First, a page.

RIP Jim Carroll

Poet, literary sensation, diarist, musician, cultural influence Jim Carroll died Sept 11 of an apparent heart attack while writing at his desk in Manhattan. Through his poetry, books and music, Carroll updated the outlaw poet ethos for the punk rock generation, and also made Catholicism seem really hot, sexy and damaged. The stark contrasts of his teenage life–basketball star and Catholic schoolboy/heroin addict and bisexual street hustler/poet enthralled the art and literary world and made him an underground pop culture icon.

I read The Basketball Diaries in 1980 and it had a profound influence–for art very good; for some lifestyle parts, maybe not so much–and saw him play and read several times in Los Angeles, first at the Lhasa Clue where he read an essay about heroin taking the best minds of America and turning their ambition into a non-stop scramble for the drug, and another piece which was simply a list of exercises from a tai chi book.

The last time I saw him read, years later at Club Largo was a blur to me. What I recall  most about it was the club owner taking me aside right before, ashen faced, saying

Jim Carroll was upstairs in my office and I gave a couple margaritas and then I heard a crash and there he was lying at the bottom of the stairs! He’d fallen and I thought ‘Oh shit just I killed Jim Carroll and it’s  sold out show !’ But he got up shook himself and smiled then walked out front.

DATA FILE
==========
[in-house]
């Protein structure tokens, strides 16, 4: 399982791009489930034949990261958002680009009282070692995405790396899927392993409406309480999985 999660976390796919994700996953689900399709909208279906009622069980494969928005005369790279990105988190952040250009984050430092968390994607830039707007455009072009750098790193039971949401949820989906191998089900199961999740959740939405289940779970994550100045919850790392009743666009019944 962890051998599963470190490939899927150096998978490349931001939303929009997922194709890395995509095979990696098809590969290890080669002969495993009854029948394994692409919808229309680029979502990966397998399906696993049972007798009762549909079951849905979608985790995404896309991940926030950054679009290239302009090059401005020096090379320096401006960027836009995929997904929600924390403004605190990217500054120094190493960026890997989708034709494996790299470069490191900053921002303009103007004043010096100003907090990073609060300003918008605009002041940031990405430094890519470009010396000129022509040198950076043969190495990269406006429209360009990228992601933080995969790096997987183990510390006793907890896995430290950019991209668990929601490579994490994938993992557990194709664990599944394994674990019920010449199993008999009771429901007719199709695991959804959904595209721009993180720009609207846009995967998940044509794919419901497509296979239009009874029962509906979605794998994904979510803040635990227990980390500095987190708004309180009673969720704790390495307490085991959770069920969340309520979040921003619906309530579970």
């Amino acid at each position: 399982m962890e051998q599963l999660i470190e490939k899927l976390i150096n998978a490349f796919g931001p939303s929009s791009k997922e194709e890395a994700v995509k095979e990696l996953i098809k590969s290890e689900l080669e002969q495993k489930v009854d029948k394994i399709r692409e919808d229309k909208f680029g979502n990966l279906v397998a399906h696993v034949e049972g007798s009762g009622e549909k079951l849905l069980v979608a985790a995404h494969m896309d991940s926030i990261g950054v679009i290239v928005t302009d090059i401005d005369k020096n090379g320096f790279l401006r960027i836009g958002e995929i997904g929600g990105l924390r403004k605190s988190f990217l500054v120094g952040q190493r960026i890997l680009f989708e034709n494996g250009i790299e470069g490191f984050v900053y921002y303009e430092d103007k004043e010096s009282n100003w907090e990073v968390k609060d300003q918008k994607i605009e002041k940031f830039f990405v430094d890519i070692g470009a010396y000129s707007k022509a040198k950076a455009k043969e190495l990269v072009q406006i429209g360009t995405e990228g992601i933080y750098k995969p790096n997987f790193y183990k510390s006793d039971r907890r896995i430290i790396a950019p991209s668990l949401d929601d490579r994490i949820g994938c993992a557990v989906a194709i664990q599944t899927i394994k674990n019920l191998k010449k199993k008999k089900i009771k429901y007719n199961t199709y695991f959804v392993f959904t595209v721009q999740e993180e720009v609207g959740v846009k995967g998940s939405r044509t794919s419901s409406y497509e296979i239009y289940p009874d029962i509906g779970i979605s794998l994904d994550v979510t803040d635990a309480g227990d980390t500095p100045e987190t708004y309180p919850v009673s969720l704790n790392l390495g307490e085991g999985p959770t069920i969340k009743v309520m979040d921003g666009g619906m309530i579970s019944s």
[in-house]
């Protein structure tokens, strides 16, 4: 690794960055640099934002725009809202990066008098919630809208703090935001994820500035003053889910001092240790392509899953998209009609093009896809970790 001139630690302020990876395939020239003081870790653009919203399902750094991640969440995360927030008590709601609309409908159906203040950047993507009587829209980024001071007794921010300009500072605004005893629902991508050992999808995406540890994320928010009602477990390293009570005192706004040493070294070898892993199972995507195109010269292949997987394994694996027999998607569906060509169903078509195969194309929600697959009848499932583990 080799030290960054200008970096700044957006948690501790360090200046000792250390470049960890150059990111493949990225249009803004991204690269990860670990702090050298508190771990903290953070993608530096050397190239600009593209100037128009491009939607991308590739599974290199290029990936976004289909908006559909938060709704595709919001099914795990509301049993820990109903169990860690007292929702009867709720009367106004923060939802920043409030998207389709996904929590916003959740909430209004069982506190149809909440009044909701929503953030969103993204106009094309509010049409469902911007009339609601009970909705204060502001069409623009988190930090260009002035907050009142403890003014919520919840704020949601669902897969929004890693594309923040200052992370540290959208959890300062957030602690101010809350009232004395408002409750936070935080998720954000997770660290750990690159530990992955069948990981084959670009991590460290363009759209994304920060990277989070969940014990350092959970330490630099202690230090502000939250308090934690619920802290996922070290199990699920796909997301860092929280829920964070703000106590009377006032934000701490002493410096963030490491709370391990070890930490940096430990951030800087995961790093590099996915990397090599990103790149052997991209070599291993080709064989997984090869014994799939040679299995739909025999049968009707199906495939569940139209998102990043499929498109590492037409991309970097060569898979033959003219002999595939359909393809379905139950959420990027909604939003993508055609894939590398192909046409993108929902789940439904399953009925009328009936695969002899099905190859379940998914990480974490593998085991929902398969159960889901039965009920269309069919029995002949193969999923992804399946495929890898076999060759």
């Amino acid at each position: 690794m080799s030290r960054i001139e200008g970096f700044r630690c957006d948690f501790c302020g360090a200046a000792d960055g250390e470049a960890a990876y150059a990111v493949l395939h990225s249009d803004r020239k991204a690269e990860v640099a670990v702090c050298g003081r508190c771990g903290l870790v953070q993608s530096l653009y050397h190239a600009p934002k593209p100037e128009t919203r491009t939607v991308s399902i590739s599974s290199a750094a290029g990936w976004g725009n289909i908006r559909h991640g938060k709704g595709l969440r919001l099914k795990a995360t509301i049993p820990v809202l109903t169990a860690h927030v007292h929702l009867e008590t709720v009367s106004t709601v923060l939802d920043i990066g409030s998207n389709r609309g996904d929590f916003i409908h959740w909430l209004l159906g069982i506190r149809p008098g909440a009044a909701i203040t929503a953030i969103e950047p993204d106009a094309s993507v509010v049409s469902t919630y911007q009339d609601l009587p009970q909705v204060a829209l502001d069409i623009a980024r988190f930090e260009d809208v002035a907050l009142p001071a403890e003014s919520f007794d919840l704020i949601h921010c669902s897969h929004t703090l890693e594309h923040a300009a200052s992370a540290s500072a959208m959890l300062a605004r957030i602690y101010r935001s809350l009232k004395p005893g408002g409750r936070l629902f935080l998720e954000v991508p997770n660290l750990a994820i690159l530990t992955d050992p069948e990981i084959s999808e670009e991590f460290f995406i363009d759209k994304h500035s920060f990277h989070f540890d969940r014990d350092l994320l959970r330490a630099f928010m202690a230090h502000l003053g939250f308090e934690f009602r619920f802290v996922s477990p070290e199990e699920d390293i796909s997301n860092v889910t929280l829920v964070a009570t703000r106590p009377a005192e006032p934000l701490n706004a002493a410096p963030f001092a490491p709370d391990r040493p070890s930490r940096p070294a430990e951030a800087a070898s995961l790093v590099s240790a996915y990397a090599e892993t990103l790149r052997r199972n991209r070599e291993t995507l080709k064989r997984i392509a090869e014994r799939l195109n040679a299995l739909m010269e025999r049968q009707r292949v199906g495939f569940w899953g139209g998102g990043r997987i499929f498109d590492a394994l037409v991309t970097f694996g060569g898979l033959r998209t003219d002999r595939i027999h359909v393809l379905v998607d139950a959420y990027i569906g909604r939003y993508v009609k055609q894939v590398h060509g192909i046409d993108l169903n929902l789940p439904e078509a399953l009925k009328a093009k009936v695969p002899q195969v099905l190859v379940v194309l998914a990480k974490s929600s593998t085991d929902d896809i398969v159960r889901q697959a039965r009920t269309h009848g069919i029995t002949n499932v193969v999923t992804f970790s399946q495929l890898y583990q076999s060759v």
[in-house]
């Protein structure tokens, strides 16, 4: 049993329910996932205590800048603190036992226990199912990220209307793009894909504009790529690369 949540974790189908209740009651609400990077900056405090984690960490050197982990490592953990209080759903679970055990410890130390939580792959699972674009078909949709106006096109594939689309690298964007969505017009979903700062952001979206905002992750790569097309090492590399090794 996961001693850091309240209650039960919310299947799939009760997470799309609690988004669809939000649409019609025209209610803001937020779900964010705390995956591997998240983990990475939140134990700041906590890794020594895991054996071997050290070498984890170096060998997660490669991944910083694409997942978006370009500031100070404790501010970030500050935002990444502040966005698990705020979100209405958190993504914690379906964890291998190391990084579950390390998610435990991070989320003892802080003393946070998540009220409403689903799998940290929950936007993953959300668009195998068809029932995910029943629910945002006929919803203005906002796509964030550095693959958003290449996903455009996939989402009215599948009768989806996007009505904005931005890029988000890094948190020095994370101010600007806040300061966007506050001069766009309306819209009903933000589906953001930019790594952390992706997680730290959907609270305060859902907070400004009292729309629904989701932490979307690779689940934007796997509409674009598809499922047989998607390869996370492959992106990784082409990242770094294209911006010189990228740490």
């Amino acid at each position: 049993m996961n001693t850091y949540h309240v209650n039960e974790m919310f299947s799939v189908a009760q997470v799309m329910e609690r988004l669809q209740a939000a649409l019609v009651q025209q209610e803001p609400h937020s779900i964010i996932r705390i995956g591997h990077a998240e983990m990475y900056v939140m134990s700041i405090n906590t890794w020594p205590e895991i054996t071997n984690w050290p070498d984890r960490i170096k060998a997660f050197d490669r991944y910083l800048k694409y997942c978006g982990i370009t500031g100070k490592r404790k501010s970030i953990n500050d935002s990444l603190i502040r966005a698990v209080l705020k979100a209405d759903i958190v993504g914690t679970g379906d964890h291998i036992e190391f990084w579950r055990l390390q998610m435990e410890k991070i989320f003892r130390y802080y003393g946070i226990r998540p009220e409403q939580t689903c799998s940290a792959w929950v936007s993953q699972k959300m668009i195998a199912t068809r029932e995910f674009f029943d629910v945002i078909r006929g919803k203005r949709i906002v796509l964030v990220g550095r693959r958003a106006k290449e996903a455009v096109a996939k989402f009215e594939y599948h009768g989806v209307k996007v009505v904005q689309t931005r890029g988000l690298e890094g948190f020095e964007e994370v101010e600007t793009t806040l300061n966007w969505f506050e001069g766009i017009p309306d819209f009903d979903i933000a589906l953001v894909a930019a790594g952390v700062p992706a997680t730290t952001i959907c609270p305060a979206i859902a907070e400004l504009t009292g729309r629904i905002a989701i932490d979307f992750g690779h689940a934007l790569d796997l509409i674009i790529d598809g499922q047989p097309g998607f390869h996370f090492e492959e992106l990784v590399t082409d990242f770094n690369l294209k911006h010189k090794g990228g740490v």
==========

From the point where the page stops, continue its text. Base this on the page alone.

Carroll became famous for chronicling  his Catholic schoolboy/basketball payer/heroin addict/street hustler lifestyle with fierce, colorful language in his books and later channeling raw musical energy in his songwriting. As a teenager, he was embraced by Patti Smith (her guitarist Lennny Kaye went on to play with Carroll), Robert Mapplethorpe, Andy Warhol, Allen Ginsburg, Lou Reed, and others in the New York art world and literary scene.

Though a junkie by the time he was 15, he still attended poetry workshops and wrote non-stop while on a basketball scholarship to Trinity and elite Manhattan prep school. Organic Trains, his first collection of poetry was published when he was 16, and excerpts from The Basketball Diaries were printed in Paris Review that same year.

Keith Richards brought Carroll’s music to the attention of Atlantic Records, for who he recorded three albums.

Carroll’s biggest hit song "People Who Died" was used in the opening scene of E.T.: The Extra -Terrestrial and featured as well in the 1995 movie version of The Basketball Diaries which starred Leonardo DiCaprio.

Jim Carroll’s words and music, how he lived his life, changed my life and the lives of many people I know–some of whom were close to him personally, some who were fans. I send my condolences and love to them, knowing that his effect, his words, his songs will continue through everyone who encountered him whether in person, on the page or through his performances.

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Lisa Derrick

Lisa Derrick

Los Angeles native, attended UC Berkeley and Loyola Marymount University before punk rock and logophilia overtook her life. Worked as nightclub columnist, pop culture journalist and was a Hollywood housewife before writing for and editing Sacred History Magazine. Then she discovered the thrill of politics. She also appears frequently on the Dave Fanning Show, one of Ireland's most popular radio broadcasts.

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